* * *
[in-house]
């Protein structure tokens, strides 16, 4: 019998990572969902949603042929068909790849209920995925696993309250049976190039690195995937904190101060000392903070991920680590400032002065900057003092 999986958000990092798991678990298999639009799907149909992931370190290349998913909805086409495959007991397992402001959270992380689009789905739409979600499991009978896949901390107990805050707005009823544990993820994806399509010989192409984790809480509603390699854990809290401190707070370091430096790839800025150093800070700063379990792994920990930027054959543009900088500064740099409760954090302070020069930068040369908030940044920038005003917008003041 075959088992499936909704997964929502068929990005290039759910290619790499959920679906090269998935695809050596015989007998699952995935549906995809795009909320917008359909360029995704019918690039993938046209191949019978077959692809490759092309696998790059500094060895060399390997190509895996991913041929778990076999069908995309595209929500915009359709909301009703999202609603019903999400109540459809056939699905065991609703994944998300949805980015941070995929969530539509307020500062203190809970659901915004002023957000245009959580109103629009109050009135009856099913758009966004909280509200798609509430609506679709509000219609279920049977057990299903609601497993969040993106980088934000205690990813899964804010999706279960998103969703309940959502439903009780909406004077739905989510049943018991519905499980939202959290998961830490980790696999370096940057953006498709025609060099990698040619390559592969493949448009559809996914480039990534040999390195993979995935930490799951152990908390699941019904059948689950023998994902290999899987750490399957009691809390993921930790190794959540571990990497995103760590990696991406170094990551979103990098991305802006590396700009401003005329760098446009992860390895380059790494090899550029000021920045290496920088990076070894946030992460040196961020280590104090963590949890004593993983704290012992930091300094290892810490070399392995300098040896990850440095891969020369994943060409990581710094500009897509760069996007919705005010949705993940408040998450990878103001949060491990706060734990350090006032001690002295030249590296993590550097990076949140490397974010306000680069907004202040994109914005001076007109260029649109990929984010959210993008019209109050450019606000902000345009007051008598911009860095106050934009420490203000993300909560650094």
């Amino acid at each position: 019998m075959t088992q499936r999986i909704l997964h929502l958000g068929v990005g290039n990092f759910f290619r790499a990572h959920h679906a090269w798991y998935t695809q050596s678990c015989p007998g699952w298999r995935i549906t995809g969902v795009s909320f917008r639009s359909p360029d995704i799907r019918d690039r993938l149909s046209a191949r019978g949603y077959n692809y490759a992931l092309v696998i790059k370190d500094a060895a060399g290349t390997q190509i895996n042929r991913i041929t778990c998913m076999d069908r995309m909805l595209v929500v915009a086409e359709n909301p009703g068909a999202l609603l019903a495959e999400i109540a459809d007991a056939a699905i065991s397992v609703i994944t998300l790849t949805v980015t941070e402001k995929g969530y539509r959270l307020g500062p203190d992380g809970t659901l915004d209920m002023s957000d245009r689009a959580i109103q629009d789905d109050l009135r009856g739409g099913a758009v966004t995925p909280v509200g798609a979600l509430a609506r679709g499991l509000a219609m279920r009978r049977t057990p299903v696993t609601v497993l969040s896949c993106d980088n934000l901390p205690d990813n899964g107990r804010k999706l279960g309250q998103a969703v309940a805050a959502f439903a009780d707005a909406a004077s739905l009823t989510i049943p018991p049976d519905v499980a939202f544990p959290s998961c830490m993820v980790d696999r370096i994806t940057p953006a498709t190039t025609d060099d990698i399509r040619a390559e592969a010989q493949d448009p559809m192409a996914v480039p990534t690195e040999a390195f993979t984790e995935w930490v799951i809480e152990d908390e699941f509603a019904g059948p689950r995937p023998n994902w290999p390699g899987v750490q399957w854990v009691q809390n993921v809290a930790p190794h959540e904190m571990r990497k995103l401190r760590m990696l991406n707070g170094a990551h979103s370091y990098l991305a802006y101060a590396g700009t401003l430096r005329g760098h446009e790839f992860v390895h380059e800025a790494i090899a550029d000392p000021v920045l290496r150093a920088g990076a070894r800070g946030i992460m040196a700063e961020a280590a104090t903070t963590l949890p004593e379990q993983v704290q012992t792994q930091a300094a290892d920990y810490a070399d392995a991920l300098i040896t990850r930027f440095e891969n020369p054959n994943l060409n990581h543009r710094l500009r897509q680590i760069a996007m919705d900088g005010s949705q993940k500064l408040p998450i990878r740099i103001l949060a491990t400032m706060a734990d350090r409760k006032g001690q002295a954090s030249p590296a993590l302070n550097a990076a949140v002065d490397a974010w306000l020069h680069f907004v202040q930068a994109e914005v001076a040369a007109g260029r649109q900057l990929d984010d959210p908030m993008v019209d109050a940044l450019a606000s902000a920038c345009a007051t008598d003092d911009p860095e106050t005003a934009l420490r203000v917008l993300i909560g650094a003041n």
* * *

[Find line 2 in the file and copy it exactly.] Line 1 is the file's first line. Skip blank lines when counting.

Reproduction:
């Protein structure tokens, strides 16, 4: 019998990572969902949603042929068909790849209920995925696993309250049976190039690195995937904190101060000392903070991920680590400032002065900057003092 999986958000990092798991678990298999639009799907149909992931370190290349998913909805086409495959007991397992402001959270992380689009789905739409979600499991009978896949901390107990805050707005009823544990993820994806399509010989192409984790809480509603390699854990809290401190707070370091430096790839800025150093800070700063379990792994920990930027054959543009900088500064740099409760954090302070020069930068040369908030940044920038005003917008003041 075959088992499936909704997964929502068929990005290039759910290619790499959920679906090269998935695809050596015989007998699952995935549906995809795009909320917008359909360029995704019918690039993938046209191949019978077959692809490759092309696998790059500094060895060399390997190509895996991913041929778990076999069908995309595209929500915009359709909301009703999202609603019903999400109540459809056939699905065991609703994944998300949805980015941070995929969530539509307020500062203190809970659901915004002023957000245009959580109103629009109050009135009856099913758009966004909280509200798609509430609506679709509000219609279920049977057990299903609601497993969040993106980088934000205690990813899964804010999706279960998103969703309940959502439903009780909406004077739905989510049943018991519905499980939202959290998961830490980790696999370096940057953006498709025609060099990698040619390559592969493949448009559809996914480039990534040999390195993979995935930490799951152990908390699941019904059948689950023998994902290999899987750490399957009691809390993921930790190794959540571990990497995103760590990696991406170094990551979103990098991305802006590396700009401003005329760098446009992860390895380059790494090899550029000021920045290496920088990076070894946030992460040196961020280590104090963590949890004593993983704290012992930091300094290892810490070399392995300098040896990850440095891969020369994943060409990581710094500009897509760069996007919705005010949705993940408040998450990878103001949060491990706060734990350090006032001690002295030249590296993590550097990076949140490397974010306000680069907004202040994109914005001076007109260029649109990929984010959210993008019209109050450019606000902000345009007051008598911009860095106050934009420490203000993300909560650094």